Santorum Eyes Iowa

by Katelynd Mahoney

Former Pennsylvania senator Rick Santorum was the keynote speaker at a GOP luncheon in Linn County, Iowa, this afternoon. The visit — Santorum’s sixth to the state this year — is stoking buzz about the senator’s interest in a 2012 presidential bid.

“The folks in Iowa are great,” Santorum says in an interview with National Review Online. “As the first-in-the-nation caucus state, politics are a part of their lives. Like those in New Hampshire, Iowans take their role seriously.”

“If I were to get into this, I would certainly not be one of the favorites, so doing well out of the box would be much more important to me than to some of the more well-known candidates,” Santorum says, explaining his busy itinerary. “That’s a consideration that I have to factor in. If we decide to go forward, then Iowa becomes a very important place to be.”

Santorum, who has been a Fox News contributor since 2007, credits the network for helping to keep him a part of the national political conversation. “That’s been big,” he says. “It has helped folks remember who I am. . . . It’s a great platform, being able to talk about the current issues of the day.” But punditry has its pitfalls. “Sometimes you’re on there, and you have to talk about issues you’d rather dodge,” he chuckles. “Maybe it’s about something somebody in your party said that you disagree with, or sometimes you can come off like a political analyst instead of as someone with an ideas agenda. It has its pluses and minuses.”

Santorum can also be found on radio, where he guest-hosts on Bill Bennett’s program. His presence on the airwaves, he notes, is carried in northwest Iowa, Omaha, and western Iowa. I mention that Ronald Reagan broadcast his radio show in Iowa as he prepared for his 1980 run. “Sure, he was on WHO,” Santorum says. “When I’m in Des Moines, I do their station every now and then.”


Even in this media-driven age, Santorum knows, pressing the flesh still matters. “I remember my speech professor back in college, he told us that 90 percent of communication is non-verbal. People don’t get to know you by what you write. They get to really know who you are by seeing you, talking with you, and looking at your expressions — seeing if you look them in the eye and whether you seem to care about what you say. They ask: Does he have conviction about what he’s saying?”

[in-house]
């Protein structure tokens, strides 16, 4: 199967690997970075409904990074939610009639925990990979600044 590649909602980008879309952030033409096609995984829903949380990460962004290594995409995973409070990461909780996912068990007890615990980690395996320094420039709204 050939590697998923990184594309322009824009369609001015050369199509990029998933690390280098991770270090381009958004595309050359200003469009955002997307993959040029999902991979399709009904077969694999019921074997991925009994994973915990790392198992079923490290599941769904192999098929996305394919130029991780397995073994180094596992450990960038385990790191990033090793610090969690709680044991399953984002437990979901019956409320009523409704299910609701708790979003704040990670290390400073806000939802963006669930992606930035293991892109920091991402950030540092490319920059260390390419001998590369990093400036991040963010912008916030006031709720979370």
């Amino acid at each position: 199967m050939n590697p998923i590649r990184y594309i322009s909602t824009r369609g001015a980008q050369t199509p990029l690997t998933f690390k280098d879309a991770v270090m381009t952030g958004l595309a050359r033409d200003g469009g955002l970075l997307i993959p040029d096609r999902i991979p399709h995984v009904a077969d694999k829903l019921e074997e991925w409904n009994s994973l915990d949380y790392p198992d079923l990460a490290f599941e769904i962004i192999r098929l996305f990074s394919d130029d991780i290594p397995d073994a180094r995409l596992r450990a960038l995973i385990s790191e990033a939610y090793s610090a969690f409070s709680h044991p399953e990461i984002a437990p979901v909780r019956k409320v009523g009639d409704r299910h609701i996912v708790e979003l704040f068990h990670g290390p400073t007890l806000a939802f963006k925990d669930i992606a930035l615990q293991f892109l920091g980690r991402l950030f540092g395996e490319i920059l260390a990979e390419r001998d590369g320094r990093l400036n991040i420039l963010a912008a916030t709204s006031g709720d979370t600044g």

Santorum acknowledges that economic issues are at the top of voters’ list of concerns this year, but he is not shying away from his social conservatism. “I think that there is certainly a bloc of voters who understand that these moral and cultural issues are important,” he says. “In Iowa, the marriage issue is front and center, as are the justices who are up for retention. These issues are probably more salient here than in other states where they are not on the ballot.”

Expect more trips to the Hawkeye State in coming months. “I just like being out there and having folks pay attention to what I’m saying,” Santorum laughs. “When you go to Iowa, everybody notices and reports on what you’re saying and why you’re saying it. That’s a wonderful gift.”

— Katelynd Mahoney is a senior at the Catholic University of America and a National Review intern in Washington. Robert Costa contributed to this report.

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